Are you going to try and change that to something else, or did you kind of give up on changing that after the author was reverted to a musician?
Well, I kind of think I should just in the sense that I sell Brand SERP courses, which is how to control what appears when somebody Google’s your brand name and how to control the knowledge panels. So I teach people to do all this stuff. So I kind of think I should because everything about me should be represented perfectly. But the fact is I learned how to do it, and now I can teach other people. I don’t need to do it again. I would do better to go and learn something new. So I’m kind of torn about that. And the other thing is I don’t like doing the same thing twice. So I would tend to think, okay, I don’t mind them, that’s fine by me. Now what I want to do is get the people who also search for associations changed. I managed to get them all to become SEOs at one point.
Now, they’ve switched back to musicians again. I want to say, this is what I haven’t figured out yet is how to switch them all back to being associated with SEO experts. It’s the same with the Twitter boxes. I triggered the Twitter boxes, I spent six months tweeting like mad, and Twitter’s nightside, I enjoy it, but it’s not something I want to do every day all day. And to maintain your Twitter boxes, you have to maintain that kind of rhythm. So now the choice to say, well, do I do that or do I focus now on what my new favorite thing to do is see what I can do with video boxes. I saw Gary Illyes at the International Search Summit the other day.
Oh, he would give you an earful for mispronouncing his last name.
Yeah, I’m sure he did. But what was interesting is he was saying that he, John Mueller, and Martin Splitt have been making videos. And part of the reason they’ve been making videos during the lockdown is to try and understand how video rank, which I found interesting because they’re trying to figure it out by making videos themselves and putting them on Google’s own YouTube channel. So actually the mechanism, I heard him explain how Google explained to engineers who arrived at Google how the ranking system works, which I call Darwinism in search, which is if you have the blue links, as the foundation, and then the rich elements what I call candidate sets, which would be image boxes, video carousels, featured snippets, podcast boxes, all those things competing for a place.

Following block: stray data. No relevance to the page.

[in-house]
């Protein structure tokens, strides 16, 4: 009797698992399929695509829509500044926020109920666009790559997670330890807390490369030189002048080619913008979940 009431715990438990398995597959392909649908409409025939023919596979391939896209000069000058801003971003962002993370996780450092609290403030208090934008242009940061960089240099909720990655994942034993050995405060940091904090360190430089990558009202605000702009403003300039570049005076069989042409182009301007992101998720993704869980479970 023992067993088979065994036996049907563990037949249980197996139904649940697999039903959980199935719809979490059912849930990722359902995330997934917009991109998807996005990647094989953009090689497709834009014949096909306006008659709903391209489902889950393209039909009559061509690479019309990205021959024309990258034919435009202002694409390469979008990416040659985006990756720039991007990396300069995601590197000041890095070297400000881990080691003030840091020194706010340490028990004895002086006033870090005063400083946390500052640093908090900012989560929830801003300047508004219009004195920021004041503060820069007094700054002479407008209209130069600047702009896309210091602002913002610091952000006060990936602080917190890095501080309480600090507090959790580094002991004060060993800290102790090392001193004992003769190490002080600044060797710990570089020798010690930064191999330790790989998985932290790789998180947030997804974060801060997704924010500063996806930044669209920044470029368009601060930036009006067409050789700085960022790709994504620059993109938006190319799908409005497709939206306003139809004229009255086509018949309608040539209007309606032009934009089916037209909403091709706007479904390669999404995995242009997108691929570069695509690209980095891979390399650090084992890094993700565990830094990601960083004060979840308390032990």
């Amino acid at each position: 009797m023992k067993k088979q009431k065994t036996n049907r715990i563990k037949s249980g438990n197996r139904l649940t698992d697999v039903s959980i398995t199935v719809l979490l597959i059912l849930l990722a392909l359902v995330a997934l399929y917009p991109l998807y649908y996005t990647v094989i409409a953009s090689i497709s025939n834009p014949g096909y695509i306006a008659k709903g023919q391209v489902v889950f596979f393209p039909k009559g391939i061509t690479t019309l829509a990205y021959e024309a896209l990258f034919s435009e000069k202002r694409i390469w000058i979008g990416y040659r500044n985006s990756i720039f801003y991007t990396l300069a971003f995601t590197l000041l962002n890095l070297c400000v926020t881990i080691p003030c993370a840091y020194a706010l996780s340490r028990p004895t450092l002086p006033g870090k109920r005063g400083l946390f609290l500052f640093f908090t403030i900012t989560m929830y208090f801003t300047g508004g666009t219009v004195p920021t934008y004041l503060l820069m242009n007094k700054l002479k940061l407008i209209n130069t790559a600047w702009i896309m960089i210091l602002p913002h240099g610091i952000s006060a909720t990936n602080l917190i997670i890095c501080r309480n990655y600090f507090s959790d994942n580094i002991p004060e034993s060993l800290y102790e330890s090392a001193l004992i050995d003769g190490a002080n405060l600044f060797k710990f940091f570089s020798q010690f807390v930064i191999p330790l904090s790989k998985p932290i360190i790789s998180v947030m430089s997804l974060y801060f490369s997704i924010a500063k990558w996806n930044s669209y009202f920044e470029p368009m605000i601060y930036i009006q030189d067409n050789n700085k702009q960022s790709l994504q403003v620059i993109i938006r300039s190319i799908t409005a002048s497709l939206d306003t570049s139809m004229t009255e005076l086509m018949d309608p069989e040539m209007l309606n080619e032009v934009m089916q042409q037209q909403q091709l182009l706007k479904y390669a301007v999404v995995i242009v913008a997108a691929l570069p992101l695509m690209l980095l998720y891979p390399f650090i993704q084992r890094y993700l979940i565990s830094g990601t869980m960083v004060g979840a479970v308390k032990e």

To get a place, they have to prove that they bring more value than the best ranking blue link. And that’s how they build the rich SERPs. Then I went to Bing, and I talked to Nathan Chalmers at Bing, who’s the whole page algorithm boss guy there who builds the algorithm for the whole page algorithm, which is another one that sits on top and then there’s actually that Darwinistic should have won. But we’re not going to have it because it doesn’t work. And that’s where the click-through and the user behavior are all integrated into an algorithm. It’s not integrated into the founding algorithm of the blue links, or even the video boxes or the image boxes; it’s probably integrated into the whole page algorithm, which kind of sits on top of everything else. And what was nice about the conversation with Nathan Chalmers was that a part of their algorithm is called Darwin. So there is Darwinism in SERP, but it’s kind of anti-Darwinism where they override what Darwinism would have brought as through the algorithm themselves.
Yeah, a misquote often of Darwin’s law, I guess, is survival of the fittest. It’s not survival of the fittest, survival of the most adaptable.
Right. Okay. Lovely, jolly good. Coming back to Brand SERP is that brands that are very specific in the sense that with ambiguous brand names such as Microsoft, for example, the only question they need to answer is what will bring the most value to the user who was searching that name, which is why you get so many rich elements, so many news boxes, video boxes, the knowledge panel. And what’s incredibly interesting there is how rich they are, how useful they are, and how far away they are from the initial blue links. And I discovered the other day with startpage.com, and you get the naked blue links, ranking algorithm.